10. Education Level: Similar to martial status, or age, in that you may have to guess at first. Something to keep in mind is that education level is often correlated with household income.
Finding your perfect startup customer with code(love)

Finding your perfect startup customer with code(love)


Companies spend a lot of time and money trying to determine exactly who their customer is and continuously refine their answers to the above categories of customer information. By looking at existing competitors, you may be able to learn about their target demographic. Often, this information is not readily available to people outside the company. The important thing here is to use the ten categories above to guide you as you try to figure out who your ideal customer is or will be, even if you don’t have all of the exact information you need.


Now that we have a list of ten things to consider, let’s take a look at an example.

Example #1: Lululemon. Product – Women’s Apparel

Let’s pretend I want to start a retail business that sells high-quality yoga clothes to women. To learn more about who buys yoga clothing, I will look at another clothing brand that sells yoga clothes. For this example, I’ve chosen Lululemon, an athletic apparel company inVancouver, Canada that specializes in yoga clothes. As I mentioned before, it is difficult to find specific information on the customers who buy from a particular company. So, with my list of ten things to think about, I visited a few Lululemon stores to see who was shopping there, and reviewed their website. While I was unable to fill in every category, I found information on the most important first six items.

Lululemon Customer Overview:

  1. Age: 16 to 45 year-olds
  2. Household Income: Middle to high income
  3. Gender: Women
  4. Geographic location: North America, but expanding internationally
  5. Interests/Hobbies: Yoga, running, dancing
  6. Attitude/Values/Lifestyle: Physically fit, health and appearance-conscious, environmentally aware
  7. Marital Status: ?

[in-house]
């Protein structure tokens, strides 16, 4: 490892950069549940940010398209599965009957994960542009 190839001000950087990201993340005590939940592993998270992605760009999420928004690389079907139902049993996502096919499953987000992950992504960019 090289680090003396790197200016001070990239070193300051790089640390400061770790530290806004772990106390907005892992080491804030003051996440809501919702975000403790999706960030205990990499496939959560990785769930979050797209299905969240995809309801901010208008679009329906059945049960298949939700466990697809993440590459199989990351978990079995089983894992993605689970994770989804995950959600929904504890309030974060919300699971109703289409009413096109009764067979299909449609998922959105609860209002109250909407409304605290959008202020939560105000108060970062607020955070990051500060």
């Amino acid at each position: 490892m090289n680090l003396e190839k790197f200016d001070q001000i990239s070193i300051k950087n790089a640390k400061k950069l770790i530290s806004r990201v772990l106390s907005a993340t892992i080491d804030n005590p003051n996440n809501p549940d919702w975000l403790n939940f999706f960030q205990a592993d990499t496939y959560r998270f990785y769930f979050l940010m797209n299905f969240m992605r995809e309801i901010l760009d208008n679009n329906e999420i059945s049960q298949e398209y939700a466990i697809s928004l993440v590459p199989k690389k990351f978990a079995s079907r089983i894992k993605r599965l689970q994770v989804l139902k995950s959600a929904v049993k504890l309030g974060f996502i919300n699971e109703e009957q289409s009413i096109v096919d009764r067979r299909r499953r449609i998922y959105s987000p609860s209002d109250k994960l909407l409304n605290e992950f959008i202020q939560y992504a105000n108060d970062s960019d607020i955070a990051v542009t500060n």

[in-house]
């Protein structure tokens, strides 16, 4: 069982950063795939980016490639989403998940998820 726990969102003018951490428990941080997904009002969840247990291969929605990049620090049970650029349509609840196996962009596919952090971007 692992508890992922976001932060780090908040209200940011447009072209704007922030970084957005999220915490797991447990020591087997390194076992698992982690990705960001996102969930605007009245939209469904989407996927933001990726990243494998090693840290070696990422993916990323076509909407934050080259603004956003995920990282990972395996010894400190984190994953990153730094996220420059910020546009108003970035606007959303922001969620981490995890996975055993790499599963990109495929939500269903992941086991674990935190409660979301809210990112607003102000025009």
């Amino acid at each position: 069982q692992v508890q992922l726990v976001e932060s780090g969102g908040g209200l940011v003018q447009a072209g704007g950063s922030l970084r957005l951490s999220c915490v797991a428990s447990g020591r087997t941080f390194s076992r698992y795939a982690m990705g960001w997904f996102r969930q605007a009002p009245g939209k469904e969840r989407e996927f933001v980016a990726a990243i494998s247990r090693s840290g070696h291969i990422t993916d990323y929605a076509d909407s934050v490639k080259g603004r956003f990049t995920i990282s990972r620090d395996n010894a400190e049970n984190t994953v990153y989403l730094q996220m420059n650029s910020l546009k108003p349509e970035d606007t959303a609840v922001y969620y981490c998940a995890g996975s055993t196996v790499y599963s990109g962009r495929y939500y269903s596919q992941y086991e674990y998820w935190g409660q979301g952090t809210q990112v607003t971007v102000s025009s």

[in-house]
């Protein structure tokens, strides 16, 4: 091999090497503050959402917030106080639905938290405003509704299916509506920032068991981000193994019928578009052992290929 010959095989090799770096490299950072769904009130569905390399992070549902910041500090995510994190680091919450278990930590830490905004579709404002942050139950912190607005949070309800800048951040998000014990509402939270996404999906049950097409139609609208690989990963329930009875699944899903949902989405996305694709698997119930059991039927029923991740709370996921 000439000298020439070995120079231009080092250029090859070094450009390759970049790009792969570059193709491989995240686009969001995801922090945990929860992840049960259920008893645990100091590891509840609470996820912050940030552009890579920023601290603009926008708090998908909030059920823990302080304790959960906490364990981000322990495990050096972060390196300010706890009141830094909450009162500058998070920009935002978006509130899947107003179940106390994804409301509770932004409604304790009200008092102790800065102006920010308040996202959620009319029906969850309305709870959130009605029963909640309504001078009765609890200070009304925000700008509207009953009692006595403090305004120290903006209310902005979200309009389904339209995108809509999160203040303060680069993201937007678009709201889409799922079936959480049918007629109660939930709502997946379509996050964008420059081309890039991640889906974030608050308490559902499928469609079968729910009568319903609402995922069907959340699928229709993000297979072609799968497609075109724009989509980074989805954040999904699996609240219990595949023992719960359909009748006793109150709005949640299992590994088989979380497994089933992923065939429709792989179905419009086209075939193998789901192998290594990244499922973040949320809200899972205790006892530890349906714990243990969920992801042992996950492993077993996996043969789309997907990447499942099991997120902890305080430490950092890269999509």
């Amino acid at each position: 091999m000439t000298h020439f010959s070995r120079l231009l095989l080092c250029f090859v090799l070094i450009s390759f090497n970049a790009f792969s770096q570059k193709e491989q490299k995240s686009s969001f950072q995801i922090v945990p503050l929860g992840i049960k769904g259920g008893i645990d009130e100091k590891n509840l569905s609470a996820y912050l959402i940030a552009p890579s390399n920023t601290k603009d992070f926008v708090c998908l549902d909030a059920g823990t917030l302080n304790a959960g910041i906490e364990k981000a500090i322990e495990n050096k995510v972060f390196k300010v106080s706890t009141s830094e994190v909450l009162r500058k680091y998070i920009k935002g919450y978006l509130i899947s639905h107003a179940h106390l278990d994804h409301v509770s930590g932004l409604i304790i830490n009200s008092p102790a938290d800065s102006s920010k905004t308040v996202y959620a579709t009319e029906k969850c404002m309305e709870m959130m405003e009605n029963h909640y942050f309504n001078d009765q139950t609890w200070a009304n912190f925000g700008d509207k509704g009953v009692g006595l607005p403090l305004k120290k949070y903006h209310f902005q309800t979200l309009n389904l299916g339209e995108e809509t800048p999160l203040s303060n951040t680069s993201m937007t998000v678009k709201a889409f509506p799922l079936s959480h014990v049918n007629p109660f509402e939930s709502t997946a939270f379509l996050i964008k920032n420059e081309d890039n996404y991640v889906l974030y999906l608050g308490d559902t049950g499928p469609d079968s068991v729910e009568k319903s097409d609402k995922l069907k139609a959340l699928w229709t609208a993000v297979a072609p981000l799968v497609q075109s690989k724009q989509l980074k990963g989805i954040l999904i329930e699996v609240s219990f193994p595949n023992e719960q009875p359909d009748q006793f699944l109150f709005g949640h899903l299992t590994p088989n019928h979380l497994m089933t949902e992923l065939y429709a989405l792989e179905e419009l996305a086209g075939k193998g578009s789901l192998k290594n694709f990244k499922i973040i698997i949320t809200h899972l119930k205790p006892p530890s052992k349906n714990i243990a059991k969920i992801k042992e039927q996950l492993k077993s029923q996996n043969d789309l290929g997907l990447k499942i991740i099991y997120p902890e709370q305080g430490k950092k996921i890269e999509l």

8. Occupation: ?
  9. Ethnicity: ?
  10. Education Level: University educated

If my business will offer women’s yoga apparel that is very similar to Lululemon’s, the information above would help me better understand who my future customer will be so that I can focus my efforts.

If my business will offer women’s yoga clothes is going to be different than Lululemon’s, this example will be a reference point, but my answers will be different. For example, if my yoga clothes are going to be much cheaper, then it doesn’t make much sense to target individuals with a high household income.


Now, just like the above example, you should be ready to apply what you’ve learned and tackle this practice problem! The company is Bentley Motors, and the product is a Bentley, a car whose starting price is approximately $200,000. So, who buys a Bentley? Who is Bentley’s ideal customer? Visit the Bentley website and try to complete the first six categories of information below.

Practice #1: Bentley. Product – Car 

  1. Age:
  2. Household Income:
  3. Gender:
  4. Geographic location:
  5. Interests/Hobbies:
  6. Attitude/Values/Lifestyle:

I will post my answer next week!

Practice #2: Your Company

Now that you’ve seen an example and have done some practice, you’re equipped to do the work for your company. Good luck!

Still not quite sure? Contact Us.

Final Thoughts:

If you know your potential and actual customer, what’s important to them, what they like and don’t like, the better you will be able to find them, make them happy, and keep them coming back for more. Remember, this is just a first step, as you will have to do some additional research to confirm these assumptions. Not everyone will want what you have to offer, no matter how good it is, and that is okay. Focus on the people who will love you, and you will succeed.

Open Stories

Why the early adopter user is essential to your startup success.

This is the open story of Rapheal Costa from Hashtag Consulting. If you want your story to be highlighted, and given the views you need, contact us at [email protected] 🙂


I think that a solid “early adoption” base is as important to a startup as a solid team of developers.

Often, and that keeps on happening to me, we overlook everything else and we focus on three conceptual things: our idea on how to solve the problem, how to develop our innovation and how to go to market.

However, what I kept on forgetting was that in order to cross the chasm and hit our target market we have to meet the consumer where they are and then walk them through our so-called “new thing” so that they can mature to be the users we built our app for.

I have learned that there’s no prototyping routine/process that can substitute for the feedback of a group of engaged early adopter users.

With a poor early adopter user base you can end up investing your time and money on something that is irrelevant to the industry and to the future of your startup. I have done that several times!